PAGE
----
The opinion of the court was delivered by: BROWN
This matter comes before the Court on the application of class counsel for an award of attorneys' fees and expenses. For the reasons set forth in this Memorandum Opinion, the Court will grant class counsel's application for attorneys' fees in the amount of $ 1,041,177.75, and expenses in the amount of $ 109,329.85.
The facts and procedural history in this case have been sufficiently set forth on the record previously and the Court will thus only elaborate on them as necessary.
On December 13, 1996, this Court approved the settlement agreement between plaintiffs and defendant. Following settlement of the merits of the lawsuit, class counsel negotiated with Goodyear for attorneys' fees which would not in any way reduce the recovery for the class. Goodyear has agreed to pay an award of attorneys' fees to be determined by this Court, so long as such an award is not in excess of $ 3.85 million for attorneys' fees and $ 125,000 for all expenses. Goodyear has also agreed to take no position with respect to class counsel's fee application.
"[A] thorough judicial review of fee applications is required in all class action settlements." See In re General Motors Corp. Pick-Up Truck Fuel Tank Prods. Liab. Litig., 55 F.3d 768, 819 (3d Cir.), cert. denied, 133 L. Ed. 2d 45, 116 S. Ct. 88 (1995) [hereinafter " GM Trucks "]. As the Third Circuit has recognized, "a defendant is interested only in disposing of the total claim asserted against it; . . . the allocation between the class payment and the attorneys' fees is of little or no interest to the defense." See Prandini v. National Tea Co., 557 F.2d 1015, 1020 (3d Cir. 1977). Thus, even when the parties have agreed on an attorneys' fee award, the danger exists "'that the lawyers might urge a class settlement at a low figure or on a less-than-optimal basis in exchange for red-carpet treatment for fees.'" See GM Trucks, 55 F.3d at 820 (quoting Weinberger v. Great Northern Nekoosa Corp., 925 F.2d 518, 524 (1st Cir. 1991)). The Third Circuit has further emphasized "that the court's oversight function serves not only to detect instances of 'the actual abuse [that potential attorney-class conflicts] may cause, but also [the] potential public misunderstandings they may cultivate in regard to the interests of class counsel." See 55 F.3d at 821 (quoting In re Agent Orange Prod. Liab. Litig., 818 F.2d 216, 225 (2d Cir.), cert. denied, 484 U.S. 926 (1987)).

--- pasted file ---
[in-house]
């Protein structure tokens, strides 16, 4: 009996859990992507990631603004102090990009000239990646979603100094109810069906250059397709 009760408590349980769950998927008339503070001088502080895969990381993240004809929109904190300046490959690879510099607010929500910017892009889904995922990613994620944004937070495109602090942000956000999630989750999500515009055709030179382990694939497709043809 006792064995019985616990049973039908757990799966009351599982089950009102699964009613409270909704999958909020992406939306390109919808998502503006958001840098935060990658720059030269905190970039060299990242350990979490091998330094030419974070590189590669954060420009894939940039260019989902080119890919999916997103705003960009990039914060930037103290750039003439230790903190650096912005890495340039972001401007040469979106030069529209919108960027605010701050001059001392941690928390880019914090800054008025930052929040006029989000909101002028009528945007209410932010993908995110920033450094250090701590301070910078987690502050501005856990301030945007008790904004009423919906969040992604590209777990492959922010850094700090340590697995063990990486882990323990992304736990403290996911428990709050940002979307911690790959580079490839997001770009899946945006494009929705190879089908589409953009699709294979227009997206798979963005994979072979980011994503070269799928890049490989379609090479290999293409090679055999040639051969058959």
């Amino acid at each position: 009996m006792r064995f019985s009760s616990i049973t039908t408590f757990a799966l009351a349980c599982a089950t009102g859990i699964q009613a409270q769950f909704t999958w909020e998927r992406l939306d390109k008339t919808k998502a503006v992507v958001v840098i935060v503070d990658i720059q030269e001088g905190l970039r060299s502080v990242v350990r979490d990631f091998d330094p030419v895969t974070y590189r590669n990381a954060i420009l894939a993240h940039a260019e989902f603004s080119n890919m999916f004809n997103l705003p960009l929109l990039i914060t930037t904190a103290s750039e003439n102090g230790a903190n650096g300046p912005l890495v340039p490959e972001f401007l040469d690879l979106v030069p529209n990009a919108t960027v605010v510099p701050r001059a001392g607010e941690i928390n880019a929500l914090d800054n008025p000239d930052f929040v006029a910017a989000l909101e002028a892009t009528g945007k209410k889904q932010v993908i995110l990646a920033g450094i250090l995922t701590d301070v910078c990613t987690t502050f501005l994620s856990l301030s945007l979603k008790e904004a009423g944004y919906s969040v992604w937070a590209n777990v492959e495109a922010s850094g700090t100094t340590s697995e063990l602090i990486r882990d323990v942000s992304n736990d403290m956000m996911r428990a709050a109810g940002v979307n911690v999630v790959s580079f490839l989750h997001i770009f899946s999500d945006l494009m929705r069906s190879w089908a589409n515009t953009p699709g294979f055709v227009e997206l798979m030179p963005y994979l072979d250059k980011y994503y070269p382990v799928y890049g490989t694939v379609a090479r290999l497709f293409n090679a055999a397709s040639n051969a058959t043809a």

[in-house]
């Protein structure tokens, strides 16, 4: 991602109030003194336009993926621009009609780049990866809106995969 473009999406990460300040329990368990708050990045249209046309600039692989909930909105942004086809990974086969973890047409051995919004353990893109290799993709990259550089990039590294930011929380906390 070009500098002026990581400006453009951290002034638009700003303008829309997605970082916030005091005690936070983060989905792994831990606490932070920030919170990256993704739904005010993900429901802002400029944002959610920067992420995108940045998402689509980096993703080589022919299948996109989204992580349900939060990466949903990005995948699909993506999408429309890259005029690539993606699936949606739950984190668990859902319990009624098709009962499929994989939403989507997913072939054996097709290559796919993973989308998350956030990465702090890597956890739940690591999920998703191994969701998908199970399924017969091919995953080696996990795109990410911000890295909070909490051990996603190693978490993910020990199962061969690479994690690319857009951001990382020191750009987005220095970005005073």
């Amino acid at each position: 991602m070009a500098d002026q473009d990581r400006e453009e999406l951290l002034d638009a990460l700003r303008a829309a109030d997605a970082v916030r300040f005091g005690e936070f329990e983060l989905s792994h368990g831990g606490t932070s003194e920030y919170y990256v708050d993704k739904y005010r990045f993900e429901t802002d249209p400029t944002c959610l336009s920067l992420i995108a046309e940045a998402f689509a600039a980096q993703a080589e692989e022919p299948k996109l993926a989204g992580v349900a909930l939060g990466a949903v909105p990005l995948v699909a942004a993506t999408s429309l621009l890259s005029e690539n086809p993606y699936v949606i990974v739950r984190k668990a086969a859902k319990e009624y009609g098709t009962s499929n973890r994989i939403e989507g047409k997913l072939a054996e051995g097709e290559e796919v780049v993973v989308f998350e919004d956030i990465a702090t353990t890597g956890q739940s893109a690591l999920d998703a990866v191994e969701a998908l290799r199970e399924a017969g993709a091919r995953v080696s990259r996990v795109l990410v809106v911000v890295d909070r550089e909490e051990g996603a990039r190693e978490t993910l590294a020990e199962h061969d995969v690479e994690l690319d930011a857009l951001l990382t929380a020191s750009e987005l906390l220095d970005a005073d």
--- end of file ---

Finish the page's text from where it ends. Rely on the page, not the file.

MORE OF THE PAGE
In the matter at hand, the parties obviated the danger of an actual or apparent conflict of interest on the part of class counsel by not simultaneously negotiating both a class settlement and an attorneys' fees award. The parties entered into fee negotiations only after the settlement agreement was otherwise negotiated. See December 13, 1996 Transcript at 12, Exh. 1 attached to Plaintiff's Appendix.
"[A] court making or approving a fee award should determine what sort of action the court is adjudicating and then primarily rely on the corresponding method of awarding fees." See GM Trucks, 55 F.3d at 821. However, the decision regarding which method to ultimately use is within the sound discretion of the district court. See id. at 783, 821. As several district courts have noted, "determining an appropriate fee is 'far from an exact science.'" See In re Prudential Ins. Co., 962 F. Supp. 572, 578 (D.N.J. 1997) (citing Matter of Superior Beverage/Glass Container, 133 F.R.D. 119, 128 (N.D. Ill. 1990) ("The best short statement may be that an award should be reasonably arbitrary--meaning that there is no magic in the precise final numbers but that they must be reasonable, which is to say, the result of considered, articulated and fair judgments.")).